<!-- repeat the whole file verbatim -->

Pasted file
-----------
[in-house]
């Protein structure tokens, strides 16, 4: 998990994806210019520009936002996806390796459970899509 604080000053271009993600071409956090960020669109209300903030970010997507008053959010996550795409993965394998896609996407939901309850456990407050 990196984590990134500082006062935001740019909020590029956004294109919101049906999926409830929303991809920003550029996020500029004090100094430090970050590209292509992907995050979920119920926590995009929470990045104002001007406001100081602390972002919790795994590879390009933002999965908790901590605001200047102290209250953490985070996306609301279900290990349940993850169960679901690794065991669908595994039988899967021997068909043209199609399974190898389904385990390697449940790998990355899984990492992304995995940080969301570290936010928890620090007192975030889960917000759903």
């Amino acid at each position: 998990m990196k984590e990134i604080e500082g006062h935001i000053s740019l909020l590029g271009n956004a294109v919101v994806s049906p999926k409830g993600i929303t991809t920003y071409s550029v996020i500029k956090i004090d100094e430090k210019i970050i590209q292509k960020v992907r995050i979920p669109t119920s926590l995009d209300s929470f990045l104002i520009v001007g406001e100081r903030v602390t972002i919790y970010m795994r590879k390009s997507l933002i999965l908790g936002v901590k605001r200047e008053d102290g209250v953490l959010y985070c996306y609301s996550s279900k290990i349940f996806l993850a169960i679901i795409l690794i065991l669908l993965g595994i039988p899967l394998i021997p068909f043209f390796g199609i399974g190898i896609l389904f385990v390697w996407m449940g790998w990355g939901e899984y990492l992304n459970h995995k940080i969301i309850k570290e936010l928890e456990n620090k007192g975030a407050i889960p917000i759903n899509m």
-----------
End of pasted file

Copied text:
[in-house]
């Protein structure tokens, strides 16, 4: 998990994806210019520009936002996806390796459970899509 604080000053271009993600071409956090960020669109209300903030970010997507008053959010996550795409993965394998896609996407939901309850456990407050 990196984590990134500082006062935001740019909020590029956004294109919101049906999926409830929303991809920003550029996020500029004090100094430090970050590209292509992907995050979920119920926590995009929470990045104002001007406001100081602390972002919790795994590879390009933002999965908790901590605001200047102290209250953490985070996306609301279900290990349940993850169960679901690794065991669908595994039988899967021997068909043209199609399974190898389904385990390697449940790998990355899984990492992304995995940080969301570290936010928890620090007192975030889960917000759903």
């Amino acid at each position: 998990m990196k984590e990134i604080e500082g006062h935001i000053s740019l909020l590029g271009n956004a294109v919101v994806s049906p999926k409830g993600i929303t991809t920003y071409s550029v996020i500029k956090i004090d100094e430090k210019i970050i590209q292509k960020v992907r995050i979920p669109t119920s926590l995009d209300s929470f990045l104002i520009v001007g406001e100081r903030v602390t972002i919790y970010m795994r590879k390009s997507l933002i999965l908790g936002v901590k605001r200047e008053d102290g209250v953490l959010y985070c996306y609301s996550s279900k290990i349940f996806l993850a169960i679901i795409l690794i065991l669908l993965g595994i039988p899967l394998i021997p068909f043209f390796g199609i399974g190898i896609l389904f385990v390697w996407m449940g790998w990355g939901e899984y990492l992304n459970h995995k940080i969301i309850k570290e936010l928890e456990n620090k007192g975030a407050i889960p917000i759903n899509m």